If you listen to the forecasts of the automotive managers, one year always plays a major role: 2030. By the end of the decade, a lot should change and the course should finally be set in the direction of electromobility. Some car manufacturers want to have said goodbye to the combustion engine by then and only build Stromer. Others follow just a few years later. But the mobility of the future does not only consist of the change from combustion engines to electric machines. What role does car sharing play? And what about the charging infrastructure? Will the supermarket parking lots be flooded with power-hungry electric vehicles?
The Center of Automotive Management (CAM) has taken on this complex topic and for the study "The Future of Mobility" surveyed the drivers again after 2018 and analyzed the so-called "innovation trend" of 28 car manufacturers. In this way, predictions can be made more accurately. For example, 69 percent of the study participants state that having their own car is important due to their current mobility situation. Four years ago it was only four percent more. What catches the eye is that 42 percent are even dependent on their car. Interestingly, 26 percent of city dwellers between the ages of 18 and 34 agree with this statement. That comes as a surprise, given that people generally assume that private cars are no longer in such high demand in cities. Flashback: In 2018 it was only 17 percent.
The fact that motorists, who are still heavily dependent on their cars in rural areas, has not changed and still does not paint a good picture of the state of public transport in these regions. This impression is reinforced when you ask more questions. Four years ago, 60 percent were so satisfied with public transport that they handed over the car keys, in 2022 it will be only 49 percent. The extent to which the focus is on one's own vehicle is shown by the fact that 30 percent of younger people (18 to 34 years old) in an urban environment and 38 percent of rural residents of the same age would do without extras such as a holiday trip (2018: 25 and 30 percent). It is quite astonishing that 14 percent of younger city dwellers would even consider canceling their old-age provision in order to have their own car. Incidentally, compared to 2018, an increase of a whopping eleven percent!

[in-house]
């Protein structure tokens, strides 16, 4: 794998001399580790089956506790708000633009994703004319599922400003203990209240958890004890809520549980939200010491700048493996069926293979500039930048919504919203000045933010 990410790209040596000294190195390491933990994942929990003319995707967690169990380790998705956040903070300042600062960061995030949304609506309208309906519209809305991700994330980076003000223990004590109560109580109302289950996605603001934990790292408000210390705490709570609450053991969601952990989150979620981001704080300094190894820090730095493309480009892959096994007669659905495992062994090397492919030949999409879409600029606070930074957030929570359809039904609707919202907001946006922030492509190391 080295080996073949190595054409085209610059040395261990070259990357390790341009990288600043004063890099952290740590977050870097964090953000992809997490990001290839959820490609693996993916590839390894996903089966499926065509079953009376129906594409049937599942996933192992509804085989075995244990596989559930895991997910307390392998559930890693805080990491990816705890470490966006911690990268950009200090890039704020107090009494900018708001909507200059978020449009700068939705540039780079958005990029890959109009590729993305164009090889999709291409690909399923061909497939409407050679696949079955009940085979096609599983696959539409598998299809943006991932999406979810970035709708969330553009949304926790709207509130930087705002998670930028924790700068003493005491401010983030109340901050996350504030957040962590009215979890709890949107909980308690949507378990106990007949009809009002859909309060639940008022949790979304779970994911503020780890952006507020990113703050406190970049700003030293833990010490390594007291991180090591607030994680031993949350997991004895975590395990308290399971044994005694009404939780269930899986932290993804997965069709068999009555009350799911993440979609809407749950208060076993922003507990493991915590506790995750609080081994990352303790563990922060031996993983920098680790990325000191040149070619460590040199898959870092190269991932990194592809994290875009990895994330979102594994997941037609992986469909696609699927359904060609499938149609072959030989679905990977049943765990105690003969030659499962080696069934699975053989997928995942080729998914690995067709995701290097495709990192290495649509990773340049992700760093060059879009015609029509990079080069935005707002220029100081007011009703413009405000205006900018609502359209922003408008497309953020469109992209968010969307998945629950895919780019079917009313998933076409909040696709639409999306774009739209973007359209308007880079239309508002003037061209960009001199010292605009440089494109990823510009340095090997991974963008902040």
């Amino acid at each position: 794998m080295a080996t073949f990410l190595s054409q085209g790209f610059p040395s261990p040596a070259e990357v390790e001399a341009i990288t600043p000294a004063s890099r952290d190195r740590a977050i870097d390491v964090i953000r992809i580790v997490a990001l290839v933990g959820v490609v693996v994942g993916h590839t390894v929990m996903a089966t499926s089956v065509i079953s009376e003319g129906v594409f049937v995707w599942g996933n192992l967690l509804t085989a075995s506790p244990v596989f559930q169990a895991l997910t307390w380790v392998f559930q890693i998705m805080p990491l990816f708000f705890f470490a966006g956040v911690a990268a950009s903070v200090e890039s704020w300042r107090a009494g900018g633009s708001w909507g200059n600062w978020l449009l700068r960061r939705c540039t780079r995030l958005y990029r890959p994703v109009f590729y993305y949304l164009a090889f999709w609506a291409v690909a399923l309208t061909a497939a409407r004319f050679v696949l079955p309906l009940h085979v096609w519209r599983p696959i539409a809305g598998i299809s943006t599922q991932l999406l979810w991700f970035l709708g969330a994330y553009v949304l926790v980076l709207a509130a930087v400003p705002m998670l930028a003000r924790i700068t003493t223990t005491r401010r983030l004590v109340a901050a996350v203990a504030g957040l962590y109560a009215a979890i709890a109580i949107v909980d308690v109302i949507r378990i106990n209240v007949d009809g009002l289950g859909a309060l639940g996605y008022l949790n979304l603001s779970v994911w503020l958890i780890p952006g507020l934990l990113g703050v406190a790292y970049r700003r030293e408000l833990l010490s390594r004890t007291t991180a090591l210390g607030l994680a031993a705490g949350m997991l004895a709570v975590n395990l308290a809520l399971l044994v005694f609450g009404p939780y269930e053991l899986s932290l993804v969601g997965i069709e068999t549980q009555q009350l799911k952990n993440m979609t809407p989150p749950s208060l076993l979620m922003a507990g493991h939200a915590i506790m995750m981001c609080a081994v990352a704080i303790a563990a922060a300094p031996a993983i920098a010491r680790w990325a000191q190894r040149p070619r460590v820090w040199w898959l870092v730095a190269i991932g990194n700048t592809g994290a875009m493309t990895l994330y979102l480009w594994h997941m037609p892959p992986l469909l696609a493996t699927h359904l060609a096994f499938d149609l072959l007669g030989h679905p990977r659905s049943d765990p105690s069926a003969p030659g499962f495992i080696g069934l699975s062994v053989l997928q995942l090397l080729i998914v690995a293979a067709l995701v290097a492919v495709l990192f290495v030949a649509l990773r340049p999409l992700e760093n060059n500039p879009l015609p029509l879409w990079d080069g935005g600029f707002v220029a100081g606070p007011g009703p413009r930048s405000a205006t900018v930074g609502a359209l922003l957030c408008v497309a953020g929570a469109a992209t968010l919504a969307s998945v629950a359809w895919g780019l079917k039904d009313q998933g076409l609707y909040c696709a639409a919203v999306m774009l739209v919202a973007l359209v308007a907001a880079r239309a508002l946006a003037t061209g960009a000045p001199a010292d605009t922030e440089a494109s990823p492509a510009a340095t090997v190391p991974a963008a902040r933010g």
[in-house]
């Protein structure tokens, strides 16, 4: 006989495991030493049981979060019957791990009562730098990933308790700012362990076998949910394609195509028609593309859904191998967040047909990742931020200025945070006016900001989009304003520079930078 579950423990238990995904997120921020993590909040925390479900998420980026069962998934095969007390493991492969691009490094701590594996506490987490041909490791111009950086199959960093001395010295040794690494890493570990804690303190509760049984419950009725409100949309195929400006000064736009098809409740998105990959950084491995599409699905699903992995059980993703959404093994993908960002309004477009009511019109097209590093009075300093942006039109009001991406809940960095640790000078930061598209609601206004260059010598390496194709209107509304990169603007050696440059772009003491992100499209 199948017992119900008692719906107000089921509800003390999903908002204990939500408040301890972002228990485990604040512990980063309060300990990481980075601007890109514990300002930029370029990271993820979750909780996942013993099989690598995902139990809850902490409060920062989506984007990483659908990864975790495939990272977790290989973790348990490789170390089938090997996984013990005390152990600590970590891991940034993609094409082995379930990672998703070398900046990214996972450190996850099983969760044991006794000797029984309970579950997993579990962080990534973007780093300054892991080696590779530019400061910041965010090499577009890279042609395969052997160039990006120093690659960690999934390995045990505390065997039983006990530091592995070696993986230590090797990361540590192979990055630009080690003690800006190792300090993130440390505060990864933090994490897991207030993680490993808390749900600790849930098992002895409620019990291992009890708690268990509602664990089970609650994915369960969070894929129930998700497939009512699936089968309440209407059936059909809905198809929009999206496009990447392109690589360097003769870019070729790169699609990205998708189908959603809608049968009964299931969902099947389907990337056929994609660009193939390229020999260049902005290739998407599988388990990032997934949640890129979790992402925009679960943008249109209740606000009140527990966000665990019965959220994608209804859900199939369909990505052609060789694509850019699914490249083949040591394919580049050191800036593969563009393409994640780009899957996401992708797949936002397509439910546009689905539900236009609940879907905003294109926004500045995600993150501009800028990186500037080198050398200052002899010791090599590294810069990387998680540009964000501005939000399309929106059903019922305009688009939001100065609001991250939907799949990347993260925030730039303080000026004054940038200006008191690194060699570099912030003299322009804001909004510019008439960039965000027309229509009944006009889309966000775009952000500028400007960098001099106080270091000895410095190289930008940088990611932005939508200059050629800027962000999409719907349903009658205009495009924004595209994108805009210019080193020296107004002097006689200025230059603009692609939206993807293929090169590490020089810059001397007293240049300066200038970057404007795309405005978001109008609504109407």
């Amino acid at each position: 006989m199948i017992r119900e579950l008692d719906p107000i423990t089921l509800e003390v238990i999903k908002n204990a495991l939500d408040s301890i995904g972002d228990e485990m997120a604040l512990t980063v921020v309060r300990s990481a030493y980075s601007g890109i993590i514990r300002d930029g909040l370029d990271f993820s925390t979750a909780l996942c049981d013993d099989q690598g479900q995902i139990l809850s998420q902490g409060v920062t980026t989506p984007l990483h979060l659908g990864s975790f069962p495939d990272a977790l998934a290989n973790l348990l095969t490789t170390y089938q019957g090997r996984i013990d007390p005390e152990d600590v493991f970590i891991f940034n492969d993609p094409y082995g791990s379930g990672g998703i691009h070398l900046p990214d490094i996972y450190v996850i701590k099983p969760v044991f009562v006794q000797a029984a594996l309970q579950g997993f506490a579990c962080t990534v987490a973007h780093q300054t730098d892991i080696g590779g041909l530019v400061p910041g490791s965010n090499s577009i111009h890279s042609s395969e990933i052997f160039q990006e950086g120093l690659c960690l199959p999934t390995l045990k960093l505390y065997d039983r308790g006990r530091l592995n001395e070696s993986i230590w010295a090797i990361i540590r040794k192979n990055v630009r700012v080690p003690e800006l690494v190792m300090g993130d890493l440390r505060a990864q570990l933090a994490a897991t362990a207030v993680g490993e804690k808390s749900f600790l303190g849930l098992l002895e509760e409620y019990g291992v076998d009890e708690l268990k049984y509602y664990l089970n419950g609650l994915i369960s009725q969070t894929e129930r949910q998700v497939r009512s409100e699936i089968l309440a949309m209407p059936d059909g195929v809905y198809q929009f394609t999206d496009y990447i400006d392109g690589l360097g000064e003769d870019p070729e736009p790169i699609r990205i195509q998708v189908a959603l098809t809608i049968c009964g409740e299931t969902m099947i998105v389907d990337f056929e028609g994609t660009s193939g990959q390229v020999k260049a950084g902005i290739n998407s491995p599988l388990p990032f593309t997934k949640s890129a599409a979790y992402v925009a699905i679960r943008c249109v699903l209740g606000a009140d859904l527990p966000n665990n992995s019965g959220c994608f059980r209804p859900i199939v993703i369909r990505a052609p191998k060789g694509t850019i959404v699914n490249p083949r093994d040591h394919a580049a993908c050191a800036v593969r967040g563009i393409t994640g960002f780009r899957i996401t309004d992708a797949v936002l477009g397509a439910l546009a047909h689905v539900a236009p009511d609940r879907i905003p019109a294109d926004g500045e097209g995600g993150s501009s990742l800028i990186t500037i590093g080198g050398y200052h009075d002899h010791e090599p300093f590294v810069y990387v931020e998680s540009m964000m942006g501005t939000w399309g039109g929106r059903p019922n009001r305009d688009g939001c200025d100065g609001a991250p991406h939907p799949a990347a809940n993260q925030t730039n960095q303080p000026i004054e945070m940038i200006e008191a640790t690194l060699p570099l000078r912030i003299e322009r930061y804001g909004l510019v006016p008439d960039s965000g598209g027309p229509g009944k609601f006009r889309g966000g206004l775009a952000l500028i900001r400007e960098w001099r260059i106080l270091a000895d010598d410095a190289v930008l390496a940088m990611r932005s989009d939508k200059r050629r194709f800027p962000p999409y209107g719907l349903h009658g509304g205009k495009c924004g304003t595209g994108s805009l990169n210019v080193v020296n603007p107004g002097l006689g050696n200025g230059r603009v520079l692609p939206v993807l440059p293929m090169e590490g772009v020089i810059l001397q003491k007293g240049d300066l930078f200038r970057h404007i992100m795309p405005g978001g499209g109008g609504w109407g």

If the focus is on your own rolling sheet metal, what about car sharing? The reverse conclusion suggests that this mobility service is going downhill. The fact that BMW (DriveNow) and Mercedes (car2go) have joined forces to form a joint venture, Share Now, in order to get halfway to a green branch, underscores the fact that this idea is not as particularly profitable as initially assumed. only to then hand over the construct to Stellantis and its own Free2move offering. The study reinforces the skepticism and shows that car sharing is on the decline: the willingness to use car sharing has declined in the last few years between 2018 and 2022. Only 26 percent can “very well” or perhaps imagine the use of car sharing in 2022, where you can pick up and park your car anywhere in the city. In 2018 it was eight percent more.
Which cars will be driving on Germany's roads in 2030? The answer of the study is hardly surprising. Based on the growth of recent years, the study comes to the conclusion that by 2030 over eleven million BEVs will be on German roads. This corresponds to almost a quarter of the entire car population. Anyone who thinks that the plug-in hybrids that have come under criticism will have disappeared by then is wrong. In 2030, annual new registrations will drop to 0.42 million units, which is still a 12 percent share. At the end of the decade, the combustion engine is not yet completely outdated. But without hybridization (HEV) not much will work. A total of 15.6 million passenger cars with a combustion engine will be registered in the period from 2022 to 2030. The annual new registrations of classic motorized vehicles will drop to 875,000 by 2030, which corresponds to a market share of around 25 percent.
If you believe the study, electric vehicles will be affordable even without subsidies. Battery costs will fall from 120 euros per kilowatt hour to 80 euros/kWh (2025) to around 55 euros/kWh in 2030. This means that BEVs will be one percent cheaper than petrol cars. Due to the further development of battery cells, battery capacities of 150 to 200 kWh and ranges of 450 to 700 kilometers will be possible in the higher segments from 2025. Consumption will level off across the vehicle classes at 14 to 17 kWh/100 km.
All these streamers have to be charged somehow. The study came to sobering conclusions. According to this, the public (fast) charging network is being expanded, but this is not keeping pace with the new registrations, so that there can be “small bottlenecks” at peak times. A total of around 957,000 charging points, including 142,000 fast charging points, will be available by 2030. However, this also means that around 900,000 additional charging points will have to be created by 2030. Of these, more than 130,000 charging stations must be fast charging points. A big challenge. The same applies to the private charging network: the number of charging points is increasing, but not sufficiently – especially in cities and in apartment buildings, the demand is not fully covered by the end of the decade. In total there will be around 8.8 million such private charging points in 2030, of which 6.3 million are private and the remaining 2.5 million are at employers.